Millennial Investors: Buy This Dividend Stock for Early Retirement

Millennials have a lot to worry about right now, but don’t let retirement get away from you! Keep putting cash aside in a dividend stock like this instead.

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If you’re a millennial investor, then you’re likely not all that concerned about retirement. And fair enough. You have plenty keeping you busy — especially when it comes to finances, with an economic downturn, rising inflation and interest rates all on your mind these days.

However, there is a way to create cash for retirement — even early retirement. That comes from finding the right dividend stock. You can drip feed into it whatever you can afford over the years, providing you with passive income that can be used to reinvest again and again.

What is drip feeding?

Let’s first look at what drip feeding is in the first place. There are two parts of drip. The drip feeding itself, and the DRIP feeding. Yes, there’s a difference. Drip feeding is dripping in a little cash on a regular basis. This allows you to get value over the long term. If you buy at a higher price now and again, that will be made up when you invest in the stock perhaps a month later after some shareholders sell.

Then there is DRIP feeding. This stands for the dividend-reinvestment plan (DRIP). That’s where you take the dividends from your dividend stock and feed it back into the stock again and again. You would do this on a regular basis as well, usually when you make those automated contributions.

How much to consider?

If you’re going to achieve this as a millennial investor, you need to make sure you treat investing like a bill payment. This is the best way to ensure it works on a long-term basis. If you’re doing this, it means you need to create a budget and see what you can afford to put into your investment accounts month after month, without exception.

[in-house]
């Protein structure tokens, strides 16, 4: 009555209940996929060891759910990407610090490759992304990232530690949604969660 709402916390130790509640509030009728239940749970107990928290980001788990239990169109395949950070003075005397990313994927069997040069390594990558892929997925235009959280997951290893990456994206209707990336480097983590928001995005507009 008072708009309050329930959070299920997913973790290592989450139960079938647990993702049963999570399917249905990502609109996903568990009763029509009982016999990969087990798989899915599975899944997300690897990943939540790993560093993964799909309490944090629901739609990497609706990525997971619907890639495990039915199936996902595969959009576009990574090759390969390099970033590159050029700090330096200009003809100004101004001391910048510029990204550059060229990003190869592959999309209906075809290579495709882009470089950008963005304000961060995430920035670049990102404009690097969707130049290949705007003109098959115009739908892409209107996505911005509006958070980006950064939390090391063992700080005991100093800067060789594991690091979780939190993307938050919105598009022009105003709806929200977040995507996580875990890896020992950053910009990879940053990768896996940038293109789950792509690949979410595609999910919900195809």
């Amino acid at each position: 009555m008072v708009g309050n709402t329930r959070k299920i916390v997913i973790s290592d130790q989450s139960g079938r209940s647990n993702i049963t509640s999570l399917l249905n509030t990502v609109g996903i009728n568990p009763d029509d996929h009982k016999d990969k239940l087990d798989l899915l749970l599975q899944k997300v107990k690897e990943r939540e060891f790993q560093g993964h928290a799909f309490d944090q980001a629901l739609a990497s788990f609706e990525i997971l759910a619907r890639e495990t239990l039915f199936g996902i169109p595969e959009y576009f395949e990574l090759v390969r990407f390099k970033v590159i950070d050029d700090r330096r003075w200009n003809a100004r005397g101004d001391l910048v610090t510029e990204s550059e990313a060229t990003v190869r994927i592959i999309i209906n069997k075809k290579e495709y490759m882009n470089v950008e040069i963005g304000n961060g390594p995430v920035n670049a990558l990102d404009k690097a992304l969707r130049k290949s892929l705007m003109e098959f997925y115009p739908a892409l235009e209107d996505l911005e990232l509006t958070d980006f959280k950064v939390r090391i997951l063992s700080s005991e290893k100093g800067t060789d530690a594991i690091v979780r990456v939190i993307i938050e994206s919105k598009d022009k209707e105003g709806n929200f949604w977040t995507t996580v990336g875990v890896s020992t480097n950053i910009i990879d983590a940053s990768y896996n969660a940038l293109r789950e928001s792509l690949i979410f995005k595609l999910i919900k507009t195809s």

For example, if you make $60,000 per year, the average Canadian salary approximately as of 2021, you could put aside 7% of each pay cheque. That would create an annual investment of $4,200 per year. Not much now, but over time, that seriously adds up. Do this for two decades without investing, and that would add up to $84,000 alone!

But we are reinvesting. And, in this case, here is the dividend stock I would choose.

Automotive Properties REIT

Diversification is key for investment, that’s absolutely true. So, why would I focus on the automotive sector for millennial investors? It’s because of electric vehicles (EV), of course. There is going to be a huge transition over the next decade and beyond. Practically every single large car manufacturer has committed to a practically full fleet of EVs by 2035. That means everyone is going to need a new car as they transition away from gas and towards EVs.

Automotive Properties REIT (TSX:APR.UN), however, doesn’t invest in just one manufacturer or another. It invests in automotive properties across Canada. Because of this, you get income from every property out there. The company now offers up a 6.54% dividend yield as well, dished out on a monthly basis. This makes it super easy to reinvest and use the drip feed and DRIP scenarios discussed earlier.

Yet shares are down 7% in the last year, despite trading up 119% since coming on the market. Further, the company is valuable trading at 6.15 earnings at the time of writing. Taken together, this is a superior long-term investment for millennials seeking early retirement.

This article represents the opinion of the writer, who may disagree with the “official” recommendation position of a Motley Fool premium service or advisor. We’re Motley! Questioning an investing thesis — even one of our own — helps us all think critically about investing and make decisions that help us become smarter, happier, and richer, so we sometimes publish articles that may not be in line with recommendations, rankings or other content.

Fool contributor Amy Legate-Wolfe has no position in any of the stocks mentioned. The Motley Fool has positions in and recommends Automotive Properties Real Estate Investment Trust. The Motley Fool has a disclosure policy.

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